You might see any one or more of the following options:.
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Content and code samples on this page are subject to the licenses described in the Content License. Last updated June 5, Android Studio provides a debugger that allows you to do the following and more: Select a device to debug your app on. Examine variables and evaluate expressions at runtime. Enable debugging Before you can begin debugging, you need to prepare as follows: Enable debugging on your device: Start debugging You can start a debugging session as follows: Set some breakpoints in the app code.
In the toolbar, click Debug to display the Select Deployment Target window. Select a deployment target and click OK. The Debugger window, showing the current thread and the object tree for a variable Attach the debugger to a running app If your app is already running on your device, you can start debugging without restarting your app as follows: Click Attach debugger to Android process.
In the Choose Process dialog, select the process you want to attach the debugger to. The Debug window appears. The debug types available include the following: Select if you want Android Studio to automatically choose the best option for the code you are debugging. Otherwise, Android Studio uses the Java debug type. Select if you want to debug only code written in Java or Kotlin—the Java debugger ignores any breakpoints or watches you set in your native code.
Native debugging works with only Android 4. Select if you want to switch between debugging both Java and native code. Android Studio attaches both the Java debugger and LLDB to your app process, one for the Java debugger and one for LLDB, so you can inspect breakpoints in both your Java and native code without restarting your app or changing your debug configuration. Tab for debugging native code and tab for debugging Java code Note: Use the system log The system log shows system messages while you debug your app.
Write log messages in your code To write log messages in your code, use the Log class. The following example shows how you might add log messages to determine if previous state information is available when your activity starts: View the system log You can view and filter debug and other system messages in the Logcat window. Logcat window with filter settings For a description of logcat and its filtering options, see Write and view logs with Logcat. Work with breakpoints Android Studio supports several types of breakpoints that trigger different debugging actions.
View properties by scope
To add a line breakpoint, proceed as follows: If your app is already running, you don't need to update it to add the breakpoint—just click Attach debugger to Android proccess. Otherwise, start debugging by clicking Debug. A red dot appears next to the line when you set a breakpoint When your code execution reaches the breakpoint, Android Studio pauses execution of your app. You can then use the tools in the Debugger tab to identify the state of the app: The Frames , Variables , and Watches panes are also available and work exactly as they would if you were debugging Java code.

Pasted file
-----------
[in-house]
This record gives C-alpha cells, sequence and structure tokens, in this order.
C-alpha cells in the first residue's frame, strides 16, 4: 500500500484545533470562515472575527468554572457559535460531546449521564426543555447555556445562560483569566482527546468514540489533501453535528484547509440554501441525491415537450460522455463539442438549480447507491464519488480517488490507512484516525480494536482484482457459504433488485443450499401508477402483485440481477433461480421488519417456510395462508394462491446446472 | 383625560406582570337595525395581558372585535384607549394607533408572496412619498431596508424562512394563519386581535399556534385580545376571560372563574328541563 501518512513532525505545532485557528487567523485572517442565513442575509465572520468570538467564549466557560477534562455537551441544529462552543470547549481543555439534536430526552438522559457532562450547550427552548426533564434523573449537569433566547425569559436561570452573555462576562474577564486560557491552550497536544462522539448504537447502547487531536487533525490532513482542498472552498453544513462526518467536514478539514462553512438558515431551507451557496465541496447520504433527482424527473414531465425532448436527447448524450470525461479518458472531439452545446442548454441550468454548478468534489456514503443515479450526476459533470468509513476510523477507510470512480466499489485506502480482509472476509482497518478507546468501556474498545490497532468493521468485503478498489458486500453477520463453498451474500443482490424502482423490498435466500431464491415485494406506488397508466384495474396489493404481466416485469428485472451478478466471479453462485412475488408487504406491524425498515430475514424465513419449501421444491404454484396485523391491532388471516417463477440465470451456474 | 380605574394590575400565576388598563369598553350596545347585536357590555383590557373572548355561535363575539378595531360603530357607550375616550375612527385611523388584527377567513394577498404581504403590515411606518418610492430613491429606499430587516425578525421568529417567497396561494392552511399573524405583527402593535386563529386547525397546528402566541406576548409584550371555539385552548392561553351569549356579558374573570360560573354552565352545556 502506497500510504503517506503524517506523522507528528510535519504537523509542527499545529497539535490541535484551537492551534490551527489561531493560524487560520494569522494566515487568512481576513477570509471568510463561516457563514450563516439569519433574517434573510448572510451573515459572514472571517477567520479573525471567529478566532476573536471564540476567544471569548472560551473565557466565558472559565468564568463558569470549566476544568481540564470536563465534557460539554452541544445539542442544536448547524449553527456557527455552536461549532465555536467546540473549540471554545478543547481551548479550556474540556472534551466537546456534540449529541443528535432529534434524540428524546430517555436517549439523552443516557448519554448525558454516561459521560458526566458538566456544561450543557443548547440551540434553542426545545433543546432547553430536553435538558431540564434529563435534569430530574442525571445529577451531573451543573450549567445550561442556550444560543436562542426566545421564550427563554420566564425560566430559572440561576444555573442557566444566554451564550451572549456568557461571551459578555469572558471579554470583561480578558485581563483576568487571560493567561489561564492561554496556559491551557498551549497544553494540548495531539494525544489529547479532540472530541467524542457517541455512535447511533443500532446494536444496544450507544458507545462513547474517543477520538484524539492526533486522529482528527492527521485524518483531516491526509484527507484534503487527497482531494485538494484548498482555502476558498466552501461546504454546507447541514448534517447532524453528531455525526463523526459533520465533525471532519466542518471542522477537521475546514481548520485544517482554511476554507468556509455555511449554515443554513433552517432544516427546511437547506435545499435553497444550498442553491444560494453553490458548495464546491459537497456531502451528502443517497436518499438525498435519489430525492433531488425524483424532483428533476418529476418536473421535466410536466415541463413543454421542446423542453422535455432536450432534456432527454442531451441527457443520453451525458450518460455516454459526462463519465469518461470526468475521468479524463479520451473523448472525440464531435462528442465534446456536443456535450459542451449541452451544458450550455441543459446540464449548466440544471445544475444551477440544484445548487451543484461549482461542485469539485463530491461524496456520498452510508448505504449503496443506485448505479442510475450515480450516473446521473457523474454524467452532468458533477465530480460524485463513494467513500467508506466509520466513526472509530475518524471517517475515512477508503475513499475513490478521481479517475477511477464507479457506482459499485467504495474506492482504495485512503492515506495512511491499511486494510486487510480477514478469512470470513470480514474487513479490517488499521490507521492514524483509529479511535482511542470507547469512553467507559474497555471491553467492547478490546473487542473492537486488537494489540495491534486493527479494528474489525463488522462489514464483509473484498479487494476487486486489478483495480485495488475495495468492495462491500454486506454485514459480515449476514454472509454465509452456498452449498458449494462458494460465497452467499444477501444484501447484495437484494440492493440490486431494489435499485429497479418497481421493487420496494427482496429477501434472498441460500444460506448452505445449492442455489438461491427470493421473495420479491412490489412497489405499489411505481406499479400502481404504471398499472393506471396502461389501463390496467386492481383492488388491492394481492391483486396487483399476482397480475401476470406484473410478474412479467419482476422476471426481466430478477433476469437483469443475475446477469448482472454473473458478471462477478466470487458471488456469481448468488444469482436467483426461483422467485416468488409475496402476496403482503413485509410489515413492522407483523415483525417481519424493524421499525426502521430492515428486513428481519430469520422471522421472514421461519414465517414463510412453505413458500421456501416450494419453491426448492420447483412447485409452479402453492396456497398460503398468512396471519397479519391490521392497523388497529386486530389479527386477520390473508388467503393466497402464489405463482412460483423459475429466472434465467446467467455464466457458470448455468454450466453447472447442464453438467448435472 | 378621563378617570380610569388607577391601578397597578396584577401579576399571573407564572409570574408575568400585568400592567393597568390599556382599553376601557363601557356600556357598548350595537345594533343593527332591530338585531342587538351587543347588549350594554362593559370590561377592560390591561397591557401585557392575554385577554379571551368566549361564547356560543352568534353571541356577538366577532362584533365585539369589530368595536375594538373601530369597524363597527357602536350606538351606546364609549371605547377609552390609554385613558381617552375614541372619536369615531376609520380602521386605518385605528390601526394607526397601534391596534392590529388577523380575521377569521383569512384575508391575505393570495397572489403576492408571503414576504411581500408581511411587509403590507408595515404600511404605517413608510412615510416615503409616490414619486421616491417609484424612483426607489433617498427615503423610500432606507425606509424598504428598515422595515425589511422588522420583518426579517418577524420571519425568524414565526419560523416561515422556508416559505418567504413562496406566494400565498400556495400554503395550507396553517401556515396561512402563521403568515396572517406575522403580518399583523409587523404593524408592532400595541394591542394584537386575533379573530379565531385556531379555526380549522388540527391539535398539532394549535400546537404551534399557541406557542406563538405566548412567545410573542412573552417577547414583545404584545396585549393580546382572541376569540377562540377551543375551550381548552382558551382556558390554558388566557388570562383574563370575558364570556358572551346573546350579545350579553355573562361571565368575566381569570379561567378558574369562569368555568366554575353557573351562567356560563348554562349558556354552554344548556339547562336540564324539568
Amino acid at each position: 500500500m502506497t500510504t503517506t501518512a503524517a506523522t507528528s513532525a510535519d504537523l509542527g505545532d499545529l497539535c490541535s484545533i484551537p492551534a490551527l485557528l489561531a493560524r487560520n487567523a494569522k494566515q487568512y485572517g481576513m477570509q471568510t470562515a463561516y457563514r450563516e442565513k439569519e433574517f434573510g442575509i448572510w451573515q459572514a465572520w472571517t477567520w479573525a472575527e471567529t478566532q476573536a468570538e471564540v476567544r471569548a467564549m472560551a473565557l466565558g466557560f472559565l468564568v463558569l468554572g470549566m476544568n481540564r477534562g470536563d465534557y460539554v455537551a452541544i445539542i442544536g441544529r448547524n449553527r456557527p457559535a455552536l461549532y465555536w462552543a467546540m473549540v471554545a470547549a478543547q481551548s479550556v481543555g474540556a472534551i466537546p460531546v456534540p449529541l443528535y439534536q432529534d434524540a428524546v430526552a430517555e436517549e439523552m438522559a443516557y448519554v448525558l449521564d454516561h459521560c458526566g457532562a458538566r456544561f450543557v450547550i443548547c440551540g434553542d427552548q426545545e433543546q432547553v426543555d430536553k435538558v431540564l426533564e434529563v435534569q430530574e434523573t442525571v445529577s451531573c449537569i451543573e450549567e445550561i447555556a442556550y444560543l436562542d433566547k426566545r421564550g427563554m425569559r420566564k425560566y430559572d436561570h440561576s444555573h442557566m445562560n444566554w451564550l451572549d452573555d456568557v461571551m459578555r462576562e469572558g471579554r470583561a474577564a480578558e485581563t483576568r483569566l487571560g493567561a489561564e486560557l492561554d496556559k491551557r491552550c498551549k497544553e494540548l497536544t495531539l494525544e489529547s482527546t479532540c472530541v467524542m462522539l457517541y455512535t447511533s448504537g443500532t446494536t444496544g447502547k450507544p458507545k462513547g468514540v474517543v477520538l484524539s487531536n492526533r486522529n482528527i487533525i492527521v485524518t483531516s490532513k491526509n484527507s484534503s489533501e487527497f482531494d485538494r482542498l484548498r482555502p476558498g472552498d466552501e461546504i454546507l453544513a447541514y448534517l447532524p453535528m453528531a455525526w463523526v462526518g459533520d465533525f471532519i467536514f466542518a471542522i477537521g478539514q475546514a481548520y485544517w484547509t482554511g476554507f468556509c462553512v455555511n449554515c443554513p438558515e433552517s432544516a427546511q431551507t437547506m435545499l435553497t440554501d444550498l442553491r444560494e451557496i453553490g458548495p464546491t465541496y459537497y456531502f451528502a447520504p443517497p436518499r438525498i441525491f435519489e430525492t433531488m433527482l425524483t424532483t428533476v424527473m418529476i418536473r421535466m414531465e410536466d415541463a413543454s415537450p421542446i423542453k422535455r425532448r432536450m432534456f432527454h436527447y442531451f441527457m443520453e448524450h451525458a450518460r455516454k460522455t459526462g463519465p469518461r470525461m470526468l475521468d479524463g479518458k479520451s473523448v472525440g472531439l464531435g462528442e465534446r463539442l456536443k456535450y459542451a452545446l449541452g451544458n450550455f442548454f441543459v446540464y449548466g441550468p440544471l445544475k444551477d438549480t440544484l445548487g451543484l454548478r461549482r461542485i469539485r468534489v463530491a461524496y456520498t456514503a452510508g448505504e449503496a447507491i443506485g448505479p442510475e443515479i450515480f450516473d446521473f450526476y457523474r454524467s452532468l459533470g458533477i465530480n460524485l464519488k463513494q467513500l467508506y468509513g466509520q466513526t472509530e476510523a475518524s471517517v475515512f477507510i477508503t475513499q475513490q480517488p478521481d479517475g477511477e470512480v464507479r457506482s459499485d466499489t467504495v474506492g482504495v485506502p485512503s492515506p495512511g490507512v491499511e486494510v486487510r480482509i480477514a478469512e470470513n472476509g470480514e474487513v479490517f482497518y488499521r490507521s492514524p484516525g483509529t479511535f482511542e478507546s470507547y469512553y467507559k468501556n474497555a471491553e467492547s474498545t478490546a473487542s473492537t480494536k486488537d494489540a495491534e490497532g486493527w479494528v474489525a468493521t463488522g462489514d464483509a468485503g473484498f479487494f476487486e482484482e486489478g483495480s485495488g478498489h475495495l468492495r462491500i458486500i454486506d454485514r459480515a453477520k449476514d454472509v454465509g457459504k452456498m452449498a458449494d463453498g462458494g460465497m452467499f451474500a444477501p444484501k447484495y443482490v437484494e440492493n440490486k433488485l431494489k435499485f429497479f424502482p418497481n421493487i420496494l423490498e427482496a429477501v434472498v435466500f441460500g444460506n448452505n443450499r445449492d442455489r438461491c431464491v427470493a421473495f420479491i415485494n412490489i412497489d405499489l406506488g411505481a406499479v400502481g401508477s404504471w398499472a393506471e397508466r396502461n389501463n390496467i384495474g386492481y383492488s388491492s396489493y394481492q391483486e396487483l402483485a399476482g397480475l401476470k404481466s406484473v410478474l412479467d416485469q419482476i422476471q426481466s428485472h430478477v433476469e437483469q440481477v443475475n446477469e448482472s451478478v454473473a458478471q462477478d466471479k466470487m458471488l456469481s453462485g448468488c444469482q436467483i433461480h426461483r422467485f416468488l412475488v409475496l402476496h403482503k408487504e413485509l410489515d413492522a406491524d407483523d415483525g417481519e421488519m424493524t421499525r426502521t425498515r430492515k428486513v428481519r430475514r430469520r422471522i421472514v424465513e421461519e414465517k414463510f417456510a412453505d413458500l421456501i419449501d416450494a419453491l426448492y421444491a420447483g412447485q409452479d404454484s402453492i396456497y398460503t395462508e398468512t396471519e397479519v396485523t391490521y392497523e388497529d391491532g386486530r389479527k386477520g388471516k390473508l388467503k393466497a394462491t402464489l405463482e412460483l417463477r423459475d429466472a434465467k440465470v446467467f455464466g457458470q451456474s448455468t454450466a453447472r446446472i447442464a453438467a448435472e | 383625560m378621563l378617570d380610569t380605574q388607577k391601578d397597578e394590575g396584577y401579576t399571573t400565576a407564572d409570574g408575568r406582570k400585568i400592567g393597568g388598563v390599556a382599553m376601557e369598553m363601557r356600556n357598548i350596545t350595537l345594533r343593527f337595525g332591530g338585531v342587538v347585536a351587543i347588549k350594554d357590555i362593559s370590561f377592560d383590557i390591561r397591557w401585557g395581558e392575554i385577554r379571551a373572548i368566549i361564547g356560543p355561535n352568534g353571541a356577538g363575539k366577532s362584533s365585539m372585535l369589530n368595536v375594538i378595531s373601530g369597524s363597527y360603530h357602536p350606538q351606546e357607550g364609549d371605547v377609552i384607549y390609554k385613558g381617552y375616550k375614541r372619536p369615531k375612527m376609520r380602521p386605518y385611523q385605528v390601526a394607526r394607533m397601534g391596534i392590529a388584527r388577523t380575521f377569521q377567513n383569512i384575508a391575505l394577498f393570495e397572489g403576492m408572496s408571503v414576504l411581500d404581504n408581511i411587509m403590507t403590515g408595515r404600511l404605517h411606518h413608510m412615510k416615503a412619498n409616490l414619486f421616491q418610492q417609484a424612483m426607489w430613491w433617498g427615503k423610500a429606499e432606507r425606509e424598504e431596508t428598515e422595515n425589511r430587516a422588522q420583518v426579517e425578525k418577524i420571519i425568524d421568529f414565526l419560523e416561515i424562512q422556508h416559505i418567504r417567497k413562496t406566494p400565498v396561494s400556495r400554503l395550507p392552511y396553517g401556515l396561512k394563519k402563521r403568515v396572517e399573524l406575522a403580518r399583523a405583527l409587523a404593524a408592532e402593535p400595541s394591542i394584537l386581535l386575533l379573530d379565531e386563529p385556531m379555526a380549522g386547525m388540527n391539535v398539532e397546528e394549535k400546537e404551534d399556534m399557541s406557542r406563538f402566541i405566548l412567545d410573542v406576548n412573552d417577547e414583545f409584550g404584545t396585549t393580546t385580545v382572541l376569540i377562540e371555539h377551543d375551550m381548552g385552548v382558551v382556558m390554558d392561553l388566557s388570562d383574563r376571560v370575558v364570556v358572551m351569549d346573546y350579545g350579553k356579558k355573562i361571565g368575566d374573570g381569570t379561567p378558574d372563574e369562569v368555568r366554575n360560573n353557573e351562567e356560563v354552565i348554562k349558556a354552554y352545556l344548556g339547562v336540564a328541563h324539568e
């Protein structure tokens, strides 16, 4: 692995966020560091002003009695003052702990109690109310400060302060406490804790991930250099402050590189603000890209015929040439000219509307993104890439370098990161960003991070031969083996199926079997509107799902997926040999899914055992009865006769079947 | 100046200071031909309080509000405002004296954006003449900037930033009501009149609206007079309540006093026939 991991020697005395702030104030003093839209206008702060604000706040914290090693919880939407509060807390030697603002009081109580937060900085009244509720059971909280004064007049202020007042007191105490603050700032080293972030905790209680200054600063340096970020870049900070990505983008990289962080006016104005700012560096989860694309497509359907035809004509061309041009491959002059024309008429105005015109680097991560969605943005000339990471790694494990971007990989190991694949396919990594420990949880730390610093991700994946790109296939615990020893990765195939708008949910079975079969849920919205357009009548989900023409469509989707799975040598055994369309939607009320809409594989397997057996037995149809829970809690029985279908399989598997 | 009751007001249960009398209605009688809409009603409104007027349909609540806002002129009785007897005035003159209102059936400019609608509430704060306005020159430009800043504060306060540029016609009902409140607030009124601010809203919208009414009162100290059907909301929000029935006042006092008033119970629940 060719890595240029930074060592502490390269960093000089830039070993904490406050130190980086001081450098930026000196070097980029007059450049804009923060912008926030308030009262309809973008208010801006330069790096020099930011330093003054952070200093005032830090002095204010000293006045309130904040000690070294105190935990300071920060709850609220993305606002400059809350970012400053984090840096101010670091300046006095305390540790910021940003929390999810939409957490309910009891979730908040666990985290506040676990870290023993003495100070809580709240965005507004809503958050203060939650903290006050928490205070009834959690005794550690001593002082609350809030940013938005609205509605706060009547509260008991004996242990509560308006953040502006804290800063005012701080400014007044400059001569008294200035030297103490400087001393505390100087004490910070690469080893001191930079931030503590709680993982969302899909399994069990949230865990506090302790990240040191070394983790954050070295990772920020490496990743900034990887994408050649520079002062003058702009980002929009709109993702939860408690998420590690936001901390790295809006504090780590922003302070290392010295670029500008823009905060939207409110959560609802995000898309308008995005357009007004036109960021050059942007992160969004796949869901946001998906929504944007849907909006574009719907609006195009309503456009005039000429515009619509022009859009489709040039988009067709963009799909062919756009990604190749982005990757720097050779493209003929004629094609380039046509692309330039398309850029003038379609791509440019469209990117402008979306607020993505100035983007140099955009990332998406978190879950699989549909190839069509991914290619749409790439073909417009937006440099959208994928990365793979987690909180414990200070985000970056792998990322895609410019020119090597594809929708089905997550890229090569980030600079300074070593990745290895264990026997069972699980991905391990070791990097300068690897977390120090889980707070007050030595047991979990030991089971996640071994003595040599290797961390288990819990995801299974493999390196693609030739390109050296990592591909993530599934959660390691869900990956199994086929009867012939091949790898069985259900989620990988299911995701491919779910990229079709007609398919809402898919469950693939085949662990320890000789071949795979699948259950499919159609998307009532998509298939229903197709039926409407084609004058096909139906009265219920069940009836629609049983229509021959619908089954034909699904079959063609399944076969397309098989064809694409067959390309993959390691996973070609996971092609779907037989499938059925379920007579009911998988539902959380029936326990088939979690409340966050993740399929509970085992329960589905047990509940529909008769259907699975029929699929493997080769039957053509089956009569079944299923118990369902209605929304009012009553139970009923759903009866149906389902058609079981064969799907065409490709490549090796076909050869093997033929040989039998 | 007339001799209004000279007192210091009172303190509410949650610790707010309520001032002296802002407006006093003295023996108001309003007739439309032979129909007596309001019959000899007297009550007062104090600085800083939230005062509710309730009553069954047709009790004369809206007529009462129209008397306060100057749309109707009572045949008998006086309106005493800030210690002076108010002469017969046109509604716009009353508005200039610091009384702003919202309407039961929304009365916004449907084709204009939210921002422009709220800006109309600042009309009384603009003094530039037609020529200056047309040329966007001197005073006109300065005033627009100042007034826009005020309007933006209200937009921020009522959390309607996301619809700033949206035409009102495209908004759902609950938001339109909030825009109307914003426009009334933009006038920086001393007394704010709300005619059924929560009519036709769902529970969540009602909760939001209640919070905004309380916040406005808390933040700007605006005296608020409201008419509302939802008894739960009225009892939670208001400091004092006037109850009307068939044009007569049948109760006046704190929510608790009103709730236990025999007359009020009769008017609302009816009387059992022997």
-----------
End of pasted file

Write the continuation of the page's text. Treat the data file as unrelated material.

Although the Threads pane is not available in the LLDB session view, you can access your app processes using the drop-down list in the Frames pane.
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You can learn more about these panes in the sections about how to debug window frames and inspect variables. If you have certain commands that you would like LLDB to execute each time you start debugging your app, either just before or just after the debugger attaches to your app process, you can add those commands to your debug configuration. View and configure breakpoints To view all the breakpoints and configure breakpoint settings, click View Breakpoints on the left side of the Debug window.
The Breakpoints window lists all the current breakpoints and includes behavior settings for each The Breakpoints window lets you enable or disable each breakpoint from the list on the left. Debug window frames In the Debugger window, the Frames pane lets you inspect the stack frame that caused the current breakpoint to be hit.
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Inspect variables In the Debugger window, the Variables pane lets you inspect variables when the system stops your app on a breakpoint and you select a frame from the Frames pane. To add a variable or expression to the Watches list, follow these steps: In the Watches pane, click Add. In the text box that appears, type the name of the variable or expression you want to watch and then press Enter. To set a watchpoint, you must meet the following requirements: Other devices may support fewer watchpoints.
If you meet the requirements above, you can add a watchpoint as follows: While your app is suspended on a breakpoint, navigate to the Variables pane in your LLDB session view. Adding a watchpoint to a variable in memory Configure your watchpoint with the following options: You can deselect this option if you want to tell Android Studio to ignore the watchpoint for the time being.